Four Islamic militant groups in the Philippines have reportedly formed together to create a satellite of the Islamic State in Southeast Asia, pledging allegiance to caliphate in the Middle East.
A video reportedly released from the southern Philippines island of Mindanao shows a number of former rival Islamic terror leaders pledging allegiance to the Islamic State leader Abu Bakr al-Baghdadi.
The video had been circulating on Islamist forums on the dark web since January 4 but has since been removed, Rappler.com reports.
The new, self-declared ISIS province is situated in the south of the country, which has long been a hotbed to Islamic separatists along the Malaysian border.
Reports that agents from the Middle East were heading to the region have circulated for more than a year but they were dismissed as not credible due to the protracted armed conflict.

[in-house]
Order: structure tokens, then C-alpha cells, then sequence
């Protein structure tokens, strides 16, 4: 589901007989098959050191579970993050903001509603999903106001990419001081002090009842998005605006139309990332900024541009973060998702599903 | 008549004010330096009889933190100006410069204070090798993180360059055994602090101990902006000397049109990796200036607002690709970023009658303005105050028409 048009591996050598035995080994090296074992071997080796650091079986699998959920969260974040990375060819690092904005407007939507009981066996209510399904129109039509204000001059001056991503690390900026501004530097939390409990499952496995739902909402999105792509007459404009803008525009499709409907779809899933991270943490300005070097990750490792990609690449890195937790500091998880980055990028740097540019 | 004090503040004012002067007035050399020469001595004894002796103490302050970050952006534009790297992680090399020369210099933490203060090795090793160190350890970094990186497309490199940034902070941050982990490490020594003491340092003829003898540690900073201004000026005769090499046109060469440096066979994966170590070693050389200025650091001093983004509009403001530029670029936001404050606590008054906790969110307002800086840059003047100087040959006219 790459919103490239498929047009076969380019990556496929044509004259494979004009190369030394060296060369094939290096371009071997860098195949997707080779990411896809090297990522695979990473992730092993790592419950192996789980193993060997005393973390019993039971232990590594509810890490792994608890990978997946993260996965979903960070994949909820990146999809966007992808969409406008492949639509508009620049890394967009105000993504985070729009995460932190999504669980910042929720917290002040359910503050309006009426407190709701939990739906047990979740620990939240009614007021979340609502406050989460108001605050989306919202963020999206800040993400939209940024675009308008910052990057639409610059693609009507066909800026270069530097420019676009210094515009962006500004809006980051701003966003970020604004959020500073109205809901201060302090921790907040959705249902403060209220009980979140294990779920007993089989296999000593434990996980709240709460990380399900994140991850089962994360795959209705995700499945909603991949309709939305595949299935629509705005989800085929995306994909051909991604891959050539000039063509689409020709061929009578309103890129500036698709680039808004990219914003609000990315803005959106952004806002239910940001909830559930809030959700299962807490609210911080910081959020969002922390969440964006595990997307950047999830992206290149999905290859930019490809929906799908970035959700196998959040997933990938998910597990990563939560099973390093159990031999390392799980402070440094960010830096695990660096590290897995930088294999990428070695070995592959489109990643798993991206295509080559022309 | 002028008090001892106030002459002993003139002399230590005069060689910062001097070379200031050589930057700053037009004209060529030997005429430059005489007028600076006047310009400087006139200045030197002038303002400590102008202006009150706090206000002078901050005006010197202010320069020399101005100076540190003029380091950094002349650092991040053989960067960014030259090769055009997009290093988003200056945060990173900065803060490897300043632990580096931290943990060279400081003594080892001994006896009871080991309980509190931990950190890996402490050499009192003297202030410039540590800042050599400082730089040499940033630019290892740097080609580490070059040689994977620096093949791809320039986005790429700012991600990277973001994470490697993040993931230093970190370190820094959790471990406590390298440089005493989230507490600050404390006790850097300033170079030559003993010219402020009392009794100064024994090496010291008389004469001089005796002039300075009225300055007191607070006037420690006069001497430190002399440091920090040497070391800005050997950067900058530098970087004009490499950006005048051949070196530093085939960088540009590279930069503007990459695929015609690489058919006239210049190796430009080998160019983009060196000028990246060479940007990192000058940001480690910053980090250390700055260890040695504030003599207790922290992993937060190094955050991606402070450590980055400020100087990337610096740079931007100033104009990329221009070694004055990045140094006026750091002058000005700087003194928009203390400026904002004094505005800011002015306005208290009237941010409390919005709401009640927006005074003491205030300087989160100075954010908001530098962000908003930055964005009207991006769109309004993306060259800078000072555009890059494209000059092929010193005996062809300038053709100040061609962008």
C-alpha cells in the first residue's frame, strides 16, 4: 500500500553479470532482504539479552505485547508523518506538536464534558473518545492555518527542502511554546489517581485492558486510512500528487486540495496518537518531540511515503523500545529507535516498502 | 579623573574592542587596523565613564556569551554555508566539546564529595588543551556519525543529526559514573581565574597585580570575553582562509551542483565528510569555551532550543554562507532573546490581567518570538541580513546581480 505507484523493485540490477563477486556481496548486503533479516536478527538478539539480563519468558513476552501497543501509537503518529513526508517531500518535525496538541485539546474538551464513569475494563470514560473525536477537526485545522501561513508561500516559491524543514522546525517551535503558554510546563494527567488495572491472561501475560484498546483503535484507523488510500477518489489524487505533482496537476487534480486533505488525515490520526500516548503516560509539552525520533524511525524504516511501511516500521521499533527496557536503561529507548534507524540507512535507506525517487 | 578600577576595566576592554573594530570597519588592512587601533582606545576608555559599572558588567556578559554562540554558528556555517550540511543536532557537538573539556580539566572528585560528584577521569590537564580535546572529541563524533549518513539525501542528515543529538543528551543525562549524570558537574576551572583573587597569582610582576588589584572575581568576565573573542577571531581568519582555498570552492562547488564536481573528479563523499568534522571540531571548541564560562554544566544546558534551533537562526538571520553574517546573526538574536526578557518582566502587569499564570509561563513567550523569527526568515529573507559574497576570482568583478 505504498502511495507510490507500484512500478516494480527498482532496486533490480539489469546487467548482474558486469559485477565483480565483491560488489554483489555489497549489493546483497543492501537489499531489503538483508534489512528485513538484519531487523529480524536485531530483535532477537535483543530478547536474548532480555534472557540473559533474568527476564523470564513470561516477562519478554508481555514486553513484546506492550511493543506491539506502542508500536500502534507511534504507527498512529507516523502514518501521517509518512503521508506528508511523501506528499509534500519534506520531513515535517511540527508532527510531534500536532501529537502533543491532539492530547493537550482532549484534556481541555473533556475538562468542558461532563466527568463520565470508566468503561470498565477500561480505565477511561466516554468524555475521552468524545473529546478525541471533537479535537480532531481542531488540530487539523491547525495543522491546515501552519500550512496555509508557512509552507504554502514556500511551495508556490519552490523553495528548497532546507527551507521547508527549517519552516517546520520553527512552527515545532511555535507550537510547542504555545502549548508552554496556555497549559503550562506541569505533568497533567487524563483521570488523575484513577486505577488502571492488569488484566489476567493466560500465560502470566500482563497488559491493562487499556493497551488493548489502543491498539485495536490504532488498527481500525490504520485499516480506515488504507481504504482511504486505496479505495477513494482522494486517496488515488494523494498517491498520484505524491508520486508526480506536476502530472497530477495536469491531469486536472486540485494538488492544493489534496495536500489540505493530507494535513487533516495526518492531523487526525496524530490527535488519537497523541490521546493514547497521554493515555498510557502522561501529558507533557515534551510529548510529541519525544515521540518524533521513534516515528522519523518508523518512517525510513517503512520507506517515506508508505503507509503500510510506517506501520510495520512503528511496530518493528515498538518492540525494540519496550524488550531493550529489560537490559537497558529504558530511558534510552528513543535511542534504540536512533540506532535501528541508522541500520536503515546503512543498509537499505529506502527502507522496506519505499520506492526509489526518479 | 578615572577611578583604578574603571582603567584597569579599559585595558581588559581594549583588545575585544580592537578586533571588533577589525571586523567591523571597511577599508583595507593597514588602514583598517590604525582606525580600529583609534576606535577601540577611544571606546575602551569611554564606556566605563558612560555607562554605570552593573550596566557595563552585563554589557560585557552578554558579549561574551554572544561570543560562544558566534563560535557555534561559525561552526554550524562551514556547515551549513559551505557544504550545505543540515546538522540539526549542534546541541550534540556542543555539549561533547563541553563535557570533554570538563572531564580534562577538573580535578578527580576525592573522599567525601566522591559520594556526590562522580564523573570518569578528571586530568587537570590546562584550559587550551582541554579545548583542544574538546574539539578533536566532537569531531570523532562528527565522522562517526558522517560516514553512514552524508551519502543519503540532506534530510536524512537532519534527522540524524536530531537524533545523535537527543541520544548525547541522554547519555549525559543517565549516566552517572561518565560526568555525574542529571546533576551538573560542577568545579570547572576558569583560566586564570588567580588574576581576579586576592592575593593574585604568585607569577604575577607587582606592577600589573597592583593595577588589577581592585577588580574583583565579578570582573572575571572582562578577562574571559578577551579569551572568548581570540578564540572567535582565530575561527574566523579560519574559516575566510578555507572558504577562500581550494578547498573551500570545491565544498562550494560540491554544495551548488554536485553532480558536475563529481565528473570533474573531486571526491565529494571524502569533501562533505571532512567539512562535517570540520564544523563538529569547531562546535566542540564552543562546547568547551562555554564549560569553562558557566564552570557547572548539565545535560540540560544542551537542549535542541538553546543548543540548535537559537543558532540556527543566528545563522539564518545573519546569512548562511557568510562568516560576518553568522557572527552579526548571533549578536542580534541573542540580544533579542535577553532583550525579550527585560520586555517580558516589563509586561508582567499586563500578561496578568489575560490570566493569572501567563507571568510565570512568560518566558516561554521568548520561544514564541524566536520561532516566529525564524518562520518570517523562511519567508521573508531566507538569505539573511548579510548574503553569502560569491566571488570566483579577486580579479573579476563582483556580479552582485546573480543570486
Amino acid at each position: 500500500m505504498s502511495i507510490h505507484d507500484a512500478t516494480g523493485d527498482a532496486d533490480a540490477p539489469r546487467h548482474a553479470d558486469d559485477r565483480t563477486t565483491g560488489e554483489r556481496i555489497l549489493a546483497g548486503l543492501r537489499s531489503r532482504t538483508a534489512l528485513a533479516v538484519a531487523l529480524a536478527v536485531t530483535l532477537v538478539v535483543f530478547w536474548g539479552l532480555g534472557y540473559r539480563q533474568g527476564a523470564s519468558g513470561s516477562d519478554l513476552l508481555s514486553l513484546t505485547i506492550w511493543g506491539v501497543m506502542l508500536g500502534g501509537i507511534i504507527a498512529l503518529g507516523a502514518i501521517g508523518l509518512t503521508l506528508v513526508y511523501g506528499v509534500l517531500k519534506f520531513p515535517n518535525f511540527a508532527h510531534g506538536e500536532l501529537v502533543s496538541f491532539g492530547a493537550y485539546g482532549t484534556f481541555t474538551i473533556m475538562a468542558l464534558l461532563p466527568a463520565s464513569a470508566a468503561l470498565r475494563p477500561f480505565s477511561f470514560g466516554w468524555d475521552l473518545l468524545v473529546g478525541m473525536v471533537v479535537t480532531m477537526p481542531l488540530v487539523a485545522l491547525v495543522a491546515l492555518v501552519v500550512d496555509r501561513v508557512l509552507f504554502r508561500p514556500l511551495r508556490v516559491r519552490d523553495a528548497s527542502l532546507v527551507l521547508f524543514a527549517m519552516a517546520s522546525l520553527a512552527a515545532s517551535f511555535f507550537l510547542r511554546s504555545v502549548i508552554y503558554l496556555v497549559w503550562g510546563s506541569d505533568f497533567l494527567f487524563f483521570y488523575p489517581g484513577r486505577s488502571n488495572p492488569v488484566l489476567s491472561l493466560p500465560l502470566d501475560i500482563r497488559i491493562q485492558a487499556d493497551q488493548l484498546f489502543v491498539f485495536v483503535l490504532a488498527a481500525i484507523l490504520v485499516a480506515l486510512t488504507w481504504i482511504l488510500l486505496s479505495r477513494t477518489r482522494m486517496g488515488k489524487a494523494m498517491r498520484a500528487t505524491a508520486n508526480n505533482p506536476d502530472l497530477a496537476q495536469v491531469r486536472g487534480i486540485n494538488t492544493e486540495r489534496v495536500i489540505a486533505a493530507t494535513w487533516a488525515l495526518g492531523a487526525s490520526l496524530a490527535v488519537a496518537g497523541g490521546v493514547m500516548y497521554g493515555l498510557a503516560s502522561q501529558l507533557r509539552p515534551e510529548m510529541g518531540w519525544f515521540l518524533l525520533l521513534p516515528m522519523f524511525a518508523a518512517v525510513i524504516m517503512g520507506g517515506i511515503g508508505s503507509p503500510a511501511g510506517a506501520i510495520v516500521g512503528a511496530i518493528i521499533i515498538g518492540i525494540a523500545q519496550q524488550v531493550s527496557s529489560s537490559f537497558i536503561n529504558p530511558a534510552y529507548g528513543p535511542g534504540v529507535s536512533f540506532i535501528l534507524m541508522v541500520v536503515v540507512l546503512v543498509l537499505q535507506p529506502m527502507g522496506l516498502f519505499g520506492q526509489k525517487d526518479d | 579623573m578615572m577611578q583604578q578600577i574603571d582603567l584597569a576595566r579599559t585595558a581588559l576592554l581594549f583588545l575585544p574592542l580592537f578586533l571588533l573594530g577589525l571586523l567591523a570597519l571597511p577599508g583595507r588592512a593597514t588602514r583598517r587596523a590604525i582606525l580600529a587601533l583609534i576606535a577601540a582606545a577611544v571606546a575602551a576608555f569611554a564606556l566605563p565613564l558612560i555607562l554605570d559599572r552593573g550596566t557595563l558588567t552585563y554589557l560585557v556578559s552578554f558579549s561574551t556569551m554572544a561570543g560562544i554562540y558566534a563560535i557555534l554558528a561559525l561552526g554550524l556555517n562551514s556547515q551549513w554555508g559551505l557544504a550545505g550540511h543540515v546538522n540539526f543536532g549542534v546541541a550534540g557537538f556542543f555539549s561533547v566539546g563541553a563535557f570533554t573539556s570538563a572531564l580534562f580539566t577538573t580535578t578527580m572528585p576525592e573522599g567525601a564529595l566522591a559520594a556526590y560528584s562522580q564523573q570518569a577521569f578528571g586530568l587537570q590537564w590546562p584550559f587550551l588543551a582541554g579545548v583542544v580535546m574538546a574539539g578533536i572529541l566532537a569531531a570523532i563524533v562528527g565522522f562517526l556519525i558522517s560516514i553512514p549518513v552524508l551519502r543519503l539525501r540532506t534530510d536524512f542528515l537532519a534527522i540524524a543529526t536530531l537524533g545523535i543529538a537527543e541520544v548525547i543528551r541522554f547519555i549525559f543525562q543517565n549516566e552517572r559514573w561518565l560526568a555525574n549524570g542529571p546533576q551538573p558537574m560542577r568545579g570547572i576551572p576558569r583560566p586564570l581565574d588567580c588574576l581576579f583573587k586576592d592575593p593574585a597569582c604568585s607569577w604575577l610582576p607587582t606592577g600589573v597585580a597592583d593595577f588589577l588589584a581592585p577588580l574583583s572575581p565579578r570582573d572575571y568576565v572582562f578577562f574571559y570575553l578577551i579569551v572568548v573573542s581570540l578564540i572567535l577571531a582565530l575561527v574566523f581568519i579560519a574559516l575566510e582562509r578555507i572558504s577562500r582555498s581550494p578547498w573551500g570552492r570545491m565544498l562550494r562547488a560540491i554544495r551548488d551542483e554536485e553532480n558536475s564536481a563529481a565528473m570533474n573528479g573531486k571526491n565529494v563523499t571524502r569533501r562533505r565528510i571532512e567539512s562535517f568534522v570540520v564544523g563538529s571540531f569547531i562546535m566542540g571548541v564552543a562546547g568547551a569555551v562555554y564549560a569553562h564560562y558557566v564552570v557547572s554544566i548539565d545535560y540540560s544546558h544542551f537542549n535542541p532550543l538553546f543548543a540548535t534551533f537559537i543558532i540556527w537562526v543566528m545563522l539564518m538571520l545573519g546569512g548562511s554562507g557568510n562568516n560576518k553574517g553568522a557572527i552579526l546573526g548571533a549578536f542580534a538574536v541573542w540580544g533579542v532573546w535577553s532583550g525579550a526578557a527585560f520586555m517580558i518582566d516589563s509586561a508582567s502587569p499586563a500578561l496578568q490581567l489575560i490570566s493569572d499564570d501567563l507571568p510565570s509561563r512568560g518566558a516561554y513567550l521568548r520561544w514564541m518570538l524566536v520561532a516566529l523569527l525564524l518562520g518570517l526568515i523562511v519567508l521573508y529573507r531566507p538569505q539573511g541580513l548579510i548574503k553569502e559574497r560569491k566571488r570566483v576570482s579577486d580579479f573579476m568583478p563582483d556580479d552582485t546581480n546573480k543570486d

Terror groups in the Philippines have been flying the same "black flag" used by ISIS for at least four years, according to Rappler.com, and claimed to have ties to ISIS for some time.
However, the Filipino military has downplayed links to the terror group in the Middle East.
"They’re not really ISIS," Philippines military spokesman Colonel Restituto Padilla told reporters in December.
"We view them as mere criminal gangs."
National security adviser Cesar Garcia said: "ISIS has no training camps in the Philippines."
Terror expert Rohan Gunaratna told Rappler.com the the combined terror groups would create far greater problem for the Philippines government than the separate groups.
"The ISIS-initiated merger of the fighting formations and unifications of the leaders will present an unprecedented challenge to the Manila government," he said.
"ISIS is likely to create a safe haven in Basilan and mount operations from the Sulu archipelago into both the Philippines and Malaysia."
News break – January 11